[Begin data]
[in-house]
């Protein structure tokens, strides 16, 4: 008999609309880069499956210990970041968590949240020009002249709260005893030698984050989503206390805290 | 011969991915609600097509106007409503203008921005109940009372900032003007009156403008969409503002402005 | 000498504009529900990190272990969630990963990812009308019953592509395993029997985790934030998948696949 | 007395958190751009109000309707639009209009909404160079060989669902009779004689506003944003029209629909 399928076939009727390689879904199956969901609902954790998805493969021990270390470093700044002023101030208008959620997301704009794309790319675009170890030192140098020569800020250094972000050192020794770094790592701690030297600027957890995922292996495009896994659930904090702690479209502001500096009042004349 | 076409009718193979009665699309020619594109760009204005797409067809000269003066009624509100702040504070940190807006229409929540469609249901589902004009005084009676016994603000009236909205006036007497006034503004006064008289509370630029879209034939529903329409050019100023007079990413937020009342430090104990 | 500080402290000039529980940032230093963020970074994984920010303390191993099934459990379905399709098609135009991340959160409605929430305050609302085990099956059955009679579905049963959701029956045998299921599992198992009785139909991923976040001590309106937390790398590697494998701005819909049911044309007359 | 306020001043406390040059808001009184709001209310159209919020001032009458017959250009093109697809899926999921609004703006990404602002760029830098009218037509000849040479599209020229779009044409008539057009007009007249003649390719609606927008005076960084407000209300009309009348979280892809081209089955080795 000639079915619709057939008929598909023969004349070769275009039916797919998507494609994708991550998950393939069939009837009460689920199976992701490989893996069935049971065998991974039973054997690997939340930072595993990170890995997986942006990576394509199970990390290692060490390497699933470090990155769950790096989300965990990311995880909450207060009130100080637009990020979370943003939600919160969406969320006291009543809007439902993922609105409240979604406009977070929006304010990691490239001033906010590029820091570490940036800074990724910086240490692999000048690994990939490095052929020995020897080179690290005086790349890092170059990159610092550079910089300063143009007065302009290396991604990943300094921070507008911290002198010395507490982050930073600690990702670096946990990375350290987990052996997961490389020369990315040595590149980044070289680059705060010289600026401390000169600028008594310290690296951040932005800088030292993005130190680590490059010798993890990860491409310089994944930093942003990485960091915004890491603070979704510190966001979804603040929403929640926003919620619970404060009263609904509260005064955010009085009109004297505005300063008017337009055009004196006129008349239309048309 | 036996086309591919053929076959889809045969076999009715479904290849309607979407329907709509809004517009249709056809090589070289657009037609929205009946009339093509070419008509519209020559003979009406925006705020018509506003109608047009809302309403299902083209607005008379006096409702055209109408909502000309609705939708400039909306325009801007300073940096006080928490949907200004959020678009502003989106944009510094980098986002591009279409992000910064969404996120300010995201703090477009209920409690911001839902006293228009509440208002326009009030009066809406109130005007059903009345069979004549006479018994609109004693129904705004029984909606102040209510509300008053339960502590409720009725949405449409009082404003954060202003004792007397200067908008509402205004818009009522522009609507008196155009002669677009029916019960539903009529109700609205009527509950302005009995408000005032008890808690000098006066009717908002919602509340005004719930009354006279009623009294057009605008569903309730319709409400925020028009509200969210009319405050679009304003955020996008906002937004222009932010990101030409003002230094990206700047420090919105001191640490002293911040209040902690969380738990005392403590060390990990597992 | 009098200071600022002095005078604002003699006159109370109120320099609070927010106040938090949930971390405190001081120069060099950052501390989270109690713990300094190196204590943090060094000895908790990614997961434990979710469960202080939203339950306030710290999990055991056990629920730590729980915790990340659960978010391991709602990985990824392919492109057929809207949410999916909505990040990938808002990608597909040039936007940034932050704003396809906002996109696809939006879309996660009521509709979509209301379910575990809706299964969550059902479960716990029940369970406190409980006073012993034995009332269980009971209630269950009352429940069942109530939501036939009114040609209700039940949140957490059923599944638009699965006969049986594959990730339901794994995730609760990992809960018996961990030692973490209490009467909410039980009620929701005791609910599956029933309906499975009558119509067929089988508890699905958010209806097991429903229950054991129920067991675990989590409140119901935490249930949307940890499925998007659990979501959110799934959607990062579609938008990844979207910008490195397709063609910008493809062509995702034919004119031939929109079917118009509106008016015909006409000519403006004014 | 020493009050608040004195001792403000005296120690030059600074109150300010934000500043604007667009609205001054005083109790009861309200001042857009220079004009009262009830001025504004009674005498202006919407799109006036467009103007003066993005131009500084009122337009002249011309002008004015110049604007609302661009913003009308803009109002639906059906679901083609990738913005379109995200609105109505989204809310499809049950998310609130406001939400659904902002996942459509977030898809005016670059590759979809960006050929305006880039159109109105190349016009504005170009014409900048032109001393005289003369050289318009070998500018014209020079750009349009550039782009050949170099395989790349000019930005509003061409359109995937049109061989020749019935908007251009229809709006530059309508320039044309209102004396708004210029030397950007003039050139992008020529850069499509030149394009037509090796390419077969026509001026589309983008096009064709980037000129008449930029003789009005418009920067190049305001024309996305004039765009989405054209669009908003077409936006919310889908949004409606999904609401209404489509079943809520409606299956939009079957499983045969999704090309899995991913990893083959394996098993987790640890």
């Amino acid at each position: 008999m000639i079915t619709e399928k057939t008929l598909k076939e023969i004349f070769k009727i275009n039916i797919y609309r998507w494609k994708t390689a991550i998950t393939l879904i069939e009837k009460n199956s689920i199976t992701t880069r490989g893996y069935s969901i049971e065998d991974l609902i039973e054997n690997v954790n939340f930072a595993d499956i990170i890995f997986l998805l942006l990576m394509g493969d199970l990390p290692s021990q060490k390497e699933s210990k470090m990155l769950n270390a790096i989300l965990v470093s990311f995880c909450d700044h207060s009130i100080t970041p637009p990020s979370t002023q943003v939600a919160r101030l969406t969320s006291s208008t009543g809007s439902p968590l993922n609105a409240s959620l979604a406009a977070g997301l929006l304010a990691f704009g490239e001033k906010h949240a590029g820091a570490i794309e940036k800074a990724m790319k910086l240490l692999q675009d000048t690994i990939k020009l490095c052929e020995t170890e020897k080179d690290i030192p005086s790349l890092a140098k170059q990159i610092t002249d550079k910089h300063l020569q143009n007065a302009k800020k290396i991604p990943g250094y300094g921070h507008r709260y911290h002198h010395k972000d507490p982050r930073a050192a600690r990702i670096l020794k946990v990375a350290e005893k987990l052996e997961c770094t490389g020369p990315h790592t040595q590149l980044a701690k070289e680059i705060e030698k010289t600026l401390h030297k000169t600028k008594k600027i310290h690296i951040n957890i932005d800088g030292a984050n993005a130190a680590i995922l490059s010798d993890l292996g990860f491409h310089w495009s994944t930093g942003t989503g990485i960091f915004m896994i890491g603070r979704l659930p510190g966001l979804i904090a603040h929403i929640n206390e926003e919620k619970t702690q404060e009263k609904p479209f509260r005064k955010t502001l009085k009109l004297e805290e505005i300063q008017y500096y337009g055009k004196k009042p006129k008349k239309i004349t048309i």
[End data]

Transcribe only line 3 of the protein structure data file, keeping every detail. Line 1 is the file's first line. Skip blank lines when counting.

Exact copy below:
């Amino acid at each position: 008999m000639i079915t619709e399928k057939t008929l598909k076939e023969i004349f070769k009727i275009n039916i797919y609309r998507w494609k994708t390689a991550i998950t393939l879904i069939e009837k009460n199956s689920i199976t992701t880069r490989g893996y069935s969901i049971e065998d991974l609902i039973e054997n690997v954790n939340f930072a595993d499956i990170i890995f997986l998805l942006l990576m394509g493969d199970l990390p290692s021990q060490k390497e699933s210990k470090m990155l769950n270390a790096i989300l965990v470093s990311f995880c909450d700044h207060s009130i100080t970041p637009p990020s979370t002023q943003v939600a919160r101030l969406t969320s006291s208008t009543g809007s439902p968590l993922n609105a409240s959620l979604a406009a977070g997301l929006l304010a990691f704009g490239e001033k906010h949240a590029g820091a570490i794309e940036k800074a990724m790319k910086l240490l692999q675009d000048t690994i990939k020009l490095c052929e020995t170890e020897k080179d690290i030192p005086s790349l890092a140098k170059q990159i610092t002249d550079k910089h300063l020569q143009n007065a302009k800020k290396i991604p990943g250094y300094g921070h507008r709260y911290h002198h010395k972000d507490p982050r930073a050192a600690r990702i670096l020794k946990v990375a350290e005893k987990l052996e997961c770094t490389g020369p990315h790592t040595q590149l980044a701690k070289e680059i705060e030698k010289t600026l401390h030297k000169t600028k008594k600027i310290h690296i951040n957890i932005d800088g030292a984050n993005a130190a680590i995922l490059s010798d993890l292996g990860f491409h310089w495009s994944t930093g942003t989503g990485i960091f915004m896994i890491g603070r979704l659930p510190g966001l979804i904090a603040h929403i929640n206390e926003e919620k619970t702690q404060e009263k609904p479209f509260r005064k955010t502001l009085k009109l004297e805290e505005i300063q008017y500096y337009g055009k004196k009042p006129k008349k239309i004349t048309i």